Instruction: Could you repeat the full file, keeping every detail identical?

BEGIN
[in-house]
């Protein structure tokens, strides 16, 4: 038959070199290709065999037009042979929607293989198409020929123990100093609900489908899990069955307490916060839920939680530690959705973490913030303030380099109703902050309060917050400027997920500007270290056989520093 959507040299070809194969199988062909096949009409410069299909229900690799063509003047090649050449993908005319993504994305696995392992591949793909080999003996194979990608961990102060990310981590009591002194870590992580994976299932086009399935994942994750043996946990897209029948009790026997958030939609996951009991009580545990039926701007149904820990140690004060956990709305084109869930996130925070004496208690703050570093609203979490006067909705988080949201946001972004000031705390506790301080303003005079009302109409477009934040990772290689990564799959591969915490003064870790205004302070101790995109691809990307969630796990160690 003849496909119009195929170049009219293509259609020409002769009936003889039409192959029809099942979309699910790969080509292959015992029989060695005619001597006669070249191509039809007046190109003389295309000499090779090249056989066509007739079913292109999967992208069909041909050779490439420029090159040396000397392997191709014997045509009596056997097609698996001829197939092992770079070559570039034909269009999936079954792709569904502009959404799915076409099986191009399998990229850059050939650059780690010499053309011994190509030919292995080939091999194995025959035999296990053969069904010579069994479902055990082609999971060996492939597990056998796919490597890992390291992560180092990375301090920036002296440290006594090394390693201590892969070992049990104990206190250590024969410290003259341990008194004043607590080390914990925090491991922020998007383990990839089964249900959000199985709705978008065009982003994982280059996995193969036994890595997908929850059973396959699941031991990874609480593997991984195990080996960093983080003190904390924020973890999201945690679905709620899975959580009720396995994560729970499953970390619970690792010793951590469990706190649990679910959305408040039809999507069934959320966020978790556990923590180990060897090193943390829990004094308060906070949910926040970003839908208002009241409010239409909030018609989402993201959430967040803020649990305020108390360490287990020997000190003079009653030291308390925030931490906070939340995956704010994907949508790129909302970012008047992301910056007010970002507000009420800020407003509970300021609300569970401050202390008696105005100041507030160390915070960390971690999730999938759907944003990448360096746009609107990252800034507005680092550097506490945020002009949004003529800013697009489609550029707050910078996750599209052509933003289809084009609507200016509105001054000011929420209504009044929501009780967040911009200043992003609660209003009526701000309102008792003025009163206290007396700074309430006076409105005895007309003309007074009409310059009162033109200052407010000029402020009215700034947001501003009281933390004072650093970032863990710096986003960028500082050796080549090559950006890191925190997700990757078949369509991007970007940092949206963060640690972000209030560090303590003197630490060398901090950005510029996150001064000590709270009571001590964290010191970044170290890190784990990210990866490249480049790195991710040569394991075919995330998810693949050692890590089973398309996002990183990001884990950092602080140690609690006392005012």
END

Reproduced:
[in-house]
């Protein structure tokens, strides 16, 4: 038959070199290709065999037009042979929607293989198409020929123990100093609900489908899990069955307490916060839920939680530690959705973490913030303030380099109703902050309060917050400027997920500007270290056989520093 959507040299070809194969199988062909096949009409410069299909229900690799063509003047090649050449993908005319993504994305696995392992591949793909080999003996194979990608961990102060990310981590009591002194870590992580994976299932086009399935994942994750043996946990897209029948009790026997958030939609996951009991009580545990039926701007149904820990140690004060956990709305084109869930996130925070004496208690703050570093609203979490006067909705988080949201946001972004000031705390506790301080303003005079009302109409477009934040990772290689990564799959591969915490003064870790205004302070101790995109691809990307969630796990160690 003849496909119009195929170049009219293509259609020409002769009936003889039409192959029809099942979309699910790969080509292959015992029989060695005619001597006669070249191509039809007046190109003389295309000499090779090249056989066509007739079913292109999967992208069909041909050779490439420029090159040396000397392997191709014997045509009596056997097609698996001829197939092992770079070559570039034909269009999936079954792709569904502009959404799915076409099986191009399998990229850059050939650059780690010499053309011994190509030919292995080939091999194995025959035999296990053969069904010579069994479902055990082609999971060996492939597990056998796919490597890992390291992560180092990375301090920036002296440290006594090394390693201590892969070992049990104990206190250590024969410290003259341990008194004043607590080390914990925090491991922020998007383990990839089964249900959000199985709705978008065009982003994982280059996995193969036994890595997908929850059973396959699941031991990874609480593997991984195990080996960093983080003190904390924020973890999201945690679905709620899975959580009720396995994560729970499953970390619970690792010793951590469990706190649990679910959305408040039809999507069934959320966020978790556990923590180990060897090193943390829990004094308060906070949910926040970003839908208002009241409010239409909030018609989402993201959430967040803020649990305020108390360490287990020997000190003079009653030291308390925030931490906070939340995956704010994907949508790129909302970012008047992301910056007010970002507000009420800020407003509970300021609300569970401050202390008696105005100041507030160390915070960390971690999730999938759907944003990448360096746009609107990252800034507005680092550097506490945020002009949004003529800013697009489609550029707050910078996750599209052509933003289809084009609507200016509105001054000011929420209504009044929501009780967040911009200043992003609660209003009526701000309102008792003025009163206290007396700074309430006076409105005895007309003309007074009409310059009162033109200052407010000029402020009215700034947001501003009281933390004072650093970032863990710096986003960028500082050796080549090559950006890191925190997700990757078949369509991007970007940092949206963060640690972000209030560090303590003197630490060398901090950005510029996150001064000590709270009571001590964290010191970044170290890190784990990210990866490249480049790195991710040569394991075919995330998810693949050692890590089973398309996002990183990001884990950092602080140690609690006392005012």